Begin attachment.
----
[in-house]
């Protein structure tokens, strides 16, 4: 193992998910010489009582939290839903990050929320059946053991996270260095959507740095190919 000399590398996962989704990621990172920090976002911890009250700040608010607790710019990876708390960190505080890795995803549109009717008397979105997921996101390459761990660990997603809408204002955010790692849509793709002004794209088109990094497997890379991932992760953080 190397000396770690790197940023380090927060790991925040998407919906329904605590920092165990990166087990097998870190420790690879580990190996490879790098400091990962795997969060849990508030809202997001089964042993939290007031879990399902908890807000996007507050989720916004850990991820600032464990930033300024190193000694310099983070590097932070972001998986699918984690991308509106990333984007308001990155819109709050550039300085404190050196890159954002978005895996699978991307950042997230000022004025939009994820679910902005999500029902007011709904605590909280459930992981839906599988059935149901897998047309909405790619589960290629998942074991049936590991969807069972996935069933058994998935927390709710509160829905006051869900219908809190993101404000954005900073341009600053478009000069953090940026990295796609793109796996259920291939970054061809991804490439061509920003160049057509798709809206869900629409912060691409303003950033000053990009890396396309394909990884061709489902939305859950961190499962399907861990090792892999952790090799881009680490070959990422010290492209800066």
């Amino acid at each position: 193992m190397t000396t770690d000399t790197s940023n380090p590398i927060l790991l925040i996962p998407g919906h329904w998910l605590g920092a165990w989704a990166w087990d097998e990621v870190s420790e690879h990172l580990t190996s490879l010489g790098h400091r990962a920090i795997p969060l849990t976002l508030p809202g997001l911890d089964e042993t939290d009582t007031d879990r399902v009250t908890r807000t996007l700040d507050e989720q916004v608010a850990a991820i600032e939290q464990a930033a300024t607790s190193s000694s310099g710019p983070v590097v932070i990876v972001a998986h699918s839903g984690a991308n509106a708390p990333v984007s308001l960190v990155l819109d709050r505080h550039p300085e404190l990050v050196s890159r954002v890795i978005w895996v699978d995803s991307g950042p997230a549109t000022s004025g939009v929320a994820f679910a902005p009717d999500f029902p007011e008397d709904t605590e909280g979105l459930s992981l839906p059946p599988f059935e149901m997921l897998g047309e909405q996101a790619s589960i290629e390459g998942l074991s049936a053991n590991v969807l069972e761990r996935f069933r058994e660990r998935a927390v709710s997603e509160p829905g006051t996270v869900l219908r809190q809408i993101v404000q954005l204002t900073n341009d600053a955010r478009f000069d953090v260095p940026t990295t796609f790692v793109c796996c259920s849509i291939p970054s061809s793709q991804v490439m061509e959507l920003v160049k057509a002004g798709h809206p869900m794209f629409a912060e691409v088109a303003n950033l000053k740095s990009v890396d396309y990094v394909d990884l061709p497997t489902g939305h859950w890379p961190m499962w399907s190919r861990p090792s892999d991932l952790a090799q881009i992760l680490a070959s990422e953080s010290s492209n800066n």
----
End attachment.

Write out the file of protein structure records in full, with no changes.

[in-house]
């Protein structure tokens, strides 16, 4: 193992998910010489009582939290839903990050929320059946053991996270260095959507740095190919 000399590398996962989704990621990172920090976002911890009250700040608010607790710019990876708390960190505080890795995803549109009717008397979105997921996101390459761990660990997603809408204002955010790692849509793709002004794209088109990094497997890379991932992760953080 190397000396770690790197940023380090927060790991925040998407919906329904605590920092165990990166087990097998870190420790690879580990190996490879790098400091990962795997969060849990508030809202997001089964042993939290007031879990399902908890807000996007507050989720916004850990991820600032464990930033300024190193000694310099983070590097932070972001998986699918984690991308509106990333984007308001990155819109709050550039300085404190050196890159954002978005895996699978991307950042997230000022004025939009994820679910902005999500029902007011709904605590909280459930992981839906599988059935149901897998047309909405790619589960290629998942074991049936590991969807069972996935069933058994998935927390709710509160829905006051869900219908809190993101404000954005900073341009600053478009000069953090940026990295796609793109796996259920291939970054061809991804490439061509920003160049057509798709809206869900629409912060691409303003950033000053990009890396396309394909990884061709489902939305859950961190499962399907861990090792892999952790090799881009680490070959990422010290492209800066």
């Amino acid at each position: 193992m190397t000396t770690d000399t790197s940023n380090p590398i927060l790991l925040i996962p998407g919906h329904w998910l605590g920092a165990w989704a990166w087990d097998e990621v870190s420790e690879h990172l580990t190996s490879l010489g790098h400091r990962a920090i795997p969060l849990t976002l508030p809202g997001l911890d089964e042993t939290d009582t007031d879990r399902v009250t908890r807000t996007l700040d507050e989720q916004v608010a850990a991820i600032e939290q464990a930033a300024t607790s190193s000694s310099g710019p983070v590097v932070i990876v972001a998986h699918s839903g984690a991308n509106a708390p990333v984007s308001l960190v990155l819109d709050r505080h550039p300085e404190l990050v050196s890159r954002v890795i978005w895996v699978d995803s991307g950042p997230a549109t000022s004025g939009v929320a994820f679910a902005p009717d999500f029902p007011e008397d709904t605590e909280g979105l459930s992981l839906p059946p599988f059935e149901m997921l897998g047309e909405q996101a790619s589960i290629e390459g998942l074991s049936a053991n590991v969807l069972e761990r996935f069933r058994e660990r998935a927390v709710s997603e509160p829905g006051t996270v869900l219908r809190q809408i993101v404000q954005l204002t900073n341009d600053a955010r478009f000069d953090v260095p940026t990295t796609f790692v793109c796996c259920s849509i291939p970054s061809s793709q991804v490439m061509e959507l920003v160049k057509a002004g798709h809206p869900m794209f629409a912060e691409v088109a303003n950033l000053k740095s990009v890396d396309y990094v394909d990884l061709p497997t489902g939305h859950w890379p961190m499962w399907s190919r861990p090792s892999d991932l952790a090799q881009i992760l680490a070959s990422e953080s010290s492209n800066n």